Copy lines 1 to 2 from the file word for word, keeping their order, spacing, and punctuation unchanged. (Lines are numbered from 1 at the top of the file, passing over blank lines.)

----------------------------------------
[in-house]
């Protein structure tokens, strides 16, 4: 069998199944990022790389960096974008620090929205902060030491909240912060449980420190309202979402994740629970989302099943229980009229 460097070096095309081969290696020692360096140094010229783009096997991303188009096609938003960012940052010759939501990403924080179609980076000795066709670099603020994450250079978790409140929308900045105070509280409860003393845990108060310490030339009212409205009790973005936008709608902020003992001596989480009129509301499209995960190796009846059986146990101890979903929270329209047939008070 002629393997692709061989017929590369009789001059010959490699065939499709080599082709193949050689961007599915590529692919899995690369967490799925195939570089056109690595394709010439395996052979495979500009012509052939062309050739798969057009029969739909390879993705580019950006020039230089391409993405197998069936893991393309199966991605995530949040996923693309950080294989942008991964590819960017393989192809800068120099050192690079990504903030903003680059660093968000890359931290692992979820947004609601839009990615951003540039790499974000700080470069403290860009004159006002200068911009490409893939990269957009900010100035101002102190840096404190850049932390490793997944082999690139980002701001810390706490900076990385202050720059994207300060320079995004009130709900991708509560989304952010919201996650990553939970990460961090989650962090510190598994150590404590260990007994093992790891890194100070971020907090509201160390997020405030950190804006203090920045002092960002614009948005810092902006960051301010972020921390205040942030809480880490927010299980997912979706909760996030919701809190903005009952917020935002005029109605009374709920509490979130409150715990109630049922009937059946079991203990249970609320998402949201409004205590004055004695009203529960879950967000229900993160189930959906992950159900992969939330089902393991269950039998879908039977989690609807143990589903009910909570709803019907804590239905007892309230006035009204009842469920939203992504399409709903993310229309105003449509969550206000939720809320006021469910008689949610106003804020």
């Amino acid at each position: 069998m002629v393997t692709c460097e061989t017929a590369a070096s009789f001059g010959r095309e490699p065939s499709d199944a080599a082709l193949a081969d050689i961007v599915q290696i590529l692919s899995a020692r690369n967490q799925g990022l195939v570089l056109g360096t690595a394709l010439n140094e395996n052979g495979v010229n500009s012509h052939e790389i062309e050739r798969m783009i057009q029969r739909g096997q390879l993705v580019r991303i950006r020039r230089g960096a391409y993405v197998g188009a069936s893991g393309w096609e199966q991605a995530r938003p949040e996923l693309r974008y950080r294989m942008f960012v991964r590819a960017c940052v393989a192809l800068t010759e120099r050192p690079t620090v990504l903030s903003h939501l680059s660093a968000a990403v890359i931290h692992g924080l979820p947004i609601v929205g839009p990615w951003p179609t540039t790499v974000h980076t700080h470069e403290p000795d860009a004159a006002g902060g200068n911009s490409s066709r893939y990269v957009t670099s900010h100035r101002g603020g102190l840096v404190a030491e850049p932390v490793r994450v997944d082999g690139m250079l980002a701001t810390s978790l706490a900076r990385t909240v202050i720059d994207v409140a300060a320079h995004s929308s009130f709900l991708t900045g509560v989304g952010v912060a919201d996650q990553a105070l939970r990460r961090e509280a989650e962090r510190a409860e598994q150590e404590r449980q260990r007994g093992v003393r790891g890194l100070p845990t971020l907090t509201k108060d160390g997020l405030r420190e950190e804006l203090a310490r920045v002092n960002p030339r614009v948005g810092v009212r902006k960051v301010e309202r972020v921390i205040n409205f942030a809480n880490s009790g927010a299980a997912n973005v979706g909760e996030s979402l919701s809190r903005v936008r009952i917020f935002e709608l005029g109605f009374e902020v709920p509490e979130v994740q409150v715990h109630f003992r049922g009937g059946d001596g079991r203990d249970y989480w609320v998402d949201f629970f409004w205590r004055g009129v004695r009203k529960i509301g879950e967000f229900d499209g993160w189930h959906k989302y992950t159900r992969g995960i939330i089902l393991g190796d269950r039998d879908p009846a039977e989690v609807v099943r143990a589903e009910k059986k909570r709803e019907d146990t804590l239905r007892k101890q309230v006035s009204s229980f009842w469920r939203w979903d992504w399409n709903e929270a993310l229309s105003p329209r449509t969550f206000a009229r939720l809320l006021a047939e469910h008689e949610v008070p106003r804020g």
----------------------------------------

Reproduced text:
[in-house]
């Protein structure tokens, strides 16, 4: 069998199944990022790389960096974008620090929205902060030491909240912060449980420190309202979402994740629970989302099943229980009229 460097070096095309081969290696020692360096140094010229783009096997991303188009096609938003960012940052010759939501990403924080179609980076000795066709670099603020994450250079978790409140929308900045105070509280409860003393845990108060310490030339009212409205009790973005936008709608902020003992001596989480009129509301499209995960190796009846059986146990101890979903929270329209047939008070 002629393997692709061989017929590369009789001059010959490699065939499709080599082709193949050689961007599915590529692919899995690369967490799925195939570089056109690595394709010439395996052979495979500009012509052939062309050739798969057009029969739909390879993705580019950006020039230089391409993405197998069936893991393309199966991605995530949040996923693309950080294989942008991964590819960017393989192809800068120099050192690079990504903030903003680059660093968000890359931290692992979820947004609601839009990615951003540039790499974000700080470069403290860009004159006002200068911009490409893939990269957009900010100035101002102190840096404190850049932390490793997944082999690139980002701001810390706490900076990385202050720059994207300060320079995004009130709900991708509560989304952010919201996650990553939970990460961090989650962090510190598994150590404590260990007994093992790891890194100070971020907090509201160390997020405030950190804006203090920045002092960002614009948005810092902006960051301010972020921390205040942030809480880490927010299980997912979706909760996030919701809190903005009952917020935002005029109605009374709920509490979130409150715990109630049922009937059946079991203990249970609320998402949201409004205590004055004695009203529960879950967000229900993160189930959906992950159900992969939330089902393991269950039998879908039977989690609807143990589903009910909570709803019907804590239905007892309230006035009204009842469920939203992504399409709903993310229309105003449509969550206000939720809320006021469910008689949610106003804020």